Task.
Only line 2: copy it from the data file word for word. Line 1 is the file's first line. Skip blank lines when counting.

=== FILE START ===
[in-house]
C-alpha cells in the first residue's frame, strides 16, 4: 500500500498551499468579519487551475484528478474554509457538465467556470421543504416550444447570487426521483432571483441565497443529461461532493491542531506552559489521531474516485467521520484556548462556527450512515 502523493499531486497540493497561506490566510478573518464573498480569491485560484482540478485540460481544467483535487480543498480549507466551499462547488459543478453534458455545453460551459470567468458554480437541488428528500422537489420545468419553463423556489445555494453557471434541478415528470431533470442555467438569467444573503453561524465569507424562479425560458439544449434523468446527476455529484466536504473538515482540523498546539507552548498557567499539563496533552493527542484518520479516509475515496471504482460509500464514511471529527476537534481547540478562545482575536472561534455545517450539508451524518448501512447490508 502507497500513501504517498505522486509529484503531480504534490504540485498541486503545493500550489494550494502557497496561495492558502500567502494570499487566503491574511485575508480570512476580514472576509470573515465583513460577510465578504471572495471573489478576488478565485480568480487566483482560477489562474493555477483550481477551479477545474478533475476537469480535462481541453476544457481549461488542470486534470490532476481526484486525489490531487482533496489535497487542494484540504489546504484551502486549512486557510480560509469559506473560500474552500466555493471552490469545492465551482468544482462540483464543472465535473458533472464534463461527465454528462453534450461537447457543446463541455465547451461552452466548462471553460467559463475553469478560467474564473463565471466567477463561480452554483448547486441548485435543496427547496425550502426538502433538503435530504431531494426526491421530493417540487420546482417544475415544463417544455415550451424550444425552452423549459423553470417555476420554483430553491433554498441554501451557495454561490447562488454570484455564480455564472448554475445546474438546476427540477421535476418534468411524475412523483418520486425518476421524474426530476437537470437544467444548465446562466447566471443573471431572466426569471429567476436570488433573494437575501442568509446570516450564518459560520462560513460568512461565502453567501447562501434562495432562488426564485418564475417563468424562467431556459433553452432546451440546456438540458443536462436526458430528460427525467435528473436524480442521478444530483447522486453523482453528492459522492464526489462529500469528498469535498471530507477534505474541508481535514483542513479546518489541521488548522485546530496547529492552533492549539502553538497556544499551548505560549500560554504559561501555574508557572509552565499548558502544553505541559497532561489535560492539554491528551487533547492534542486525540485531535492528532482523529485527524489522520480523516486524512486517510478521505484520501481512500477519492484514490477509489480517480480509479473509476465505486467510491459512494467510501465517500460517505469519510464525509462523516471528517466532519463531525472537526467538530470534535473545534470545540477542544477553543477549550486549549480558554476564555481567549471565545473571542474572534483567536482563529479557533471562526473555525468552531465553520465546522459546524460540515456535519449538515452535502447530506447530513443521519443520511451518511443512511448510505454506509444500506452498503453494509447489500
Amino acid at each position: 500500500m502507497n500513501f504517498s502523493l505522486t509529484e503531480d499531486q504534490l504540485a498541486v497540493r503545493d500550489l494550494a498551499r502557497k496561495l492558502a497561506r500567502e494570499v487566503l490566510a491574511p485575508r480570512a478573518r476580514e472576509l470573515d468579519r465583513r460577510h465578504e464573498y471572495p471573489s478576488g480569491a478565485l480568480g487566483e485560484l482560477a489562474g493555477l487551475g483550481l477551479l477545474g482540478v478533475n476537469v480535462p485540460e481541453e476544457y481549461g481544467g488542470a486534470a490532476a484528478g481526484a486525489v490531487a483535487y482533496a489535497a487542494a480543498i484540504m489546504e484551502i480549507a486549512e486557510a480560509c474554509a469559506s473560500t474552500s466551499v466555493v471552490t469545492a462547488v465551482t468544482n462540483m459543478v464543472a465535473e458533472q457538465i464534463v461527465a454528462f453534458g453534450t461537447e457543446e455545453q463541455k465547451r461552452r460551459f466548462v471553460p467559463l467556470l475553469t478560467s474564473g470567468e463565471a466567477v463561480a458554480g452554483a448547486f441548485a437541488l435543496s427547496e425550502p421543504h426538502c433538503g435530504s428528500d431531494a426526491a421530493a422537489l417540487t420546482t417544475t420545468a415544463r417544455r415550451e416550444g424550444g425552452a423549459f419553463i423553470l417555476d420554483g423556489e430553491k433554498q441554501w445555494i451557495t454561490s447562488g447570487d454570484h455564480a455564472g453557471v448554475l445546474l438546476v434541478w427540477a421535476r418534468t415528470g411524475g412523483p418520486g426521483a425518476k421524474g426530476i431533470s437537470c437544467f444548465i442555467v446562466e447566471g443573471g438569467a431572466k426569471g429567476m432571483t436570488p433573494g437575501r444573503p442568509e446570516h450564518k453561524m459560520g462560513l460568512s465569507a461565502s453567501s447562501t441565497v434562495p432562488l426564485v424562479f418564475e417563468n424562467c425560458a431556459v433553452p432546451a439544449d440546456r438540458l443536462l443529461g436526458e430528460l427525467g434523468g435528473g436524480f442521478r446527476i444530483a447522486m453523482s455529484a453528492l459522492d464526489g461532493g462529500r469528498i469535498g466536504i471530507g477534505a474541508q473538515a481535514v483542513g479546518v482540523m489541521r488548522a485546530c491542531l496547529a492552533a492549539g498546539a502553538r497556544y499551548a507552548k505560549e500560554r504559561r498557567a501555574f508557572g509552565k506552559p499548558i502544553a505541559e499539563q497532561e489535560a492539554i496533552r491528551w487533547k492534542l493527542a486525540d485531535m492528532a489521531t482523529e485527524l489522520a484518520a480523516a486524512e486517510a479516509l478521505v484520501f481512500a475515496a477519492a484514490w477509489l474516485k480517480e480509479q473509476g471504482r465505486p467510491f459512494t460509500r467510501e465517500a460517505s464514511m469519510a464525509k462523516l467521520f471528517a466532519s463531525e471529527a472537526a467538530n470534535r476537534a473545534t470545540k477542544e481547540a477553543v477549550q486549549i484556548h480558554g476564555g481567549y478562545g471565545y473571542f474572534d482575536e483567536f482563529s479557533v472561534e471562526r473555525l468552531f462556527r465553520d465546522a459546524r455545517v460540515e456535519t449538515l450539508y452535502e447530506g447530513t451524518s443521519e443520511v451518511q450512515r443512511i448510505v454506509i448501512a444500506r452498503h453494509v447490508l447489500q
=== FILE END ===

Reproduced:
C-alpha cells in the first residue's frame, strides 16, 4: 500500500498551499468579519487551475484528478474554509457538465467556470421543504416550444447570487426521483432571483441565497443529461461532493491542531506552559489521531474516485467521520484556548462556527450512515 502523493499531486497540493497561506490566510478573518464573498480569491485560484482540478485540460481544467483535487480543498480549507466551499462547488459543478453534458455545453460551459470567468458554480437541488428528500422537489420545468419553463423556489445555494453557471434541478415528470431533470442555467438569467444573503453561524465569507424562479425560458439544449434523468446527476455529484466536504473538515482540523498546539507552548498557567499539563496533552493527542484518520479516509475515496471504482460509500464514511471529527476537534481547540478562545482575536472561534455545517450539508451524518448501512447490508 502507497500513501504517498505522486509529484503531480504534490504540485498541486503545493500550489494550494502557497496561495492558502500567502494570499487566503491574511485575508480570512476580514472576509470573515465583513460577510465578504471572495471573489478576488478565485480568480487566483482560477489562474493555477483550481477551479477545474478533475476537469480535462481541453476544457481549461488542470486534470490532476481526484486525489490531487482533496489535497487542494484540504489546504484551502486549512486557510480560509469559506473560500474552500466555493471552490469545492465551482468544482462540483464543472465535473458533472464534463461527465454528462453534450461537447457543446463541455465547451461552452466548462471553460467559463475553469478560467474564473463565471466567477463561480452554483448547486441548485435543496427547496425550502426538502433538503435530504431531494426526491421530493417540487420546482417544475415544463417544455415550451424550444425552452423549459423553470417555476420554483430553491433554498441554501451557495454561490447562488454570484455564480455564472448554475445546474438546476427540477421535476418534468411524475412523483418520486425518476421524474426530476437537470437544467444548465446562466447566471443573471431572466426569471429567476436570488433573494437575501442568509446570516450564518459560520462560513460568512461565502453567501447562501434562495432562488426564485418564475417563468424562467431556459433553452432546451440546456438540458443536462436526458430528460427525467435528473436524480442521478444530483447522486453523482453528492459522492464526489462529500469528498469535498471530507477534505474541508481535514483542513479546518489541521488548522485546530496547529492552533492549539502553538497556544499551548505560549500560554504559561501555574508557572509552565499548558502544553505541559497532561489535560492539554491528551487533547492534542486525540485531535492528532482523529485527524489522520480523516486524512486517510478521505484520501481512500477519492484514490477509489480517480480509479473509476465505486467510491459512494467510501465517500460517505469519510464525509462523516471528517466532519463531525472537526467538530470534535473545534470545540477542544477553543477549550486549549480558554476564555481567549471565545473571542474572534483567536482563529479557533471562526473555525468552531465553520465546522459546524460540515456535519449538515452535502447530506447530513443521519443520511451518511443512511448510505454506509444500506452498503453494509447489500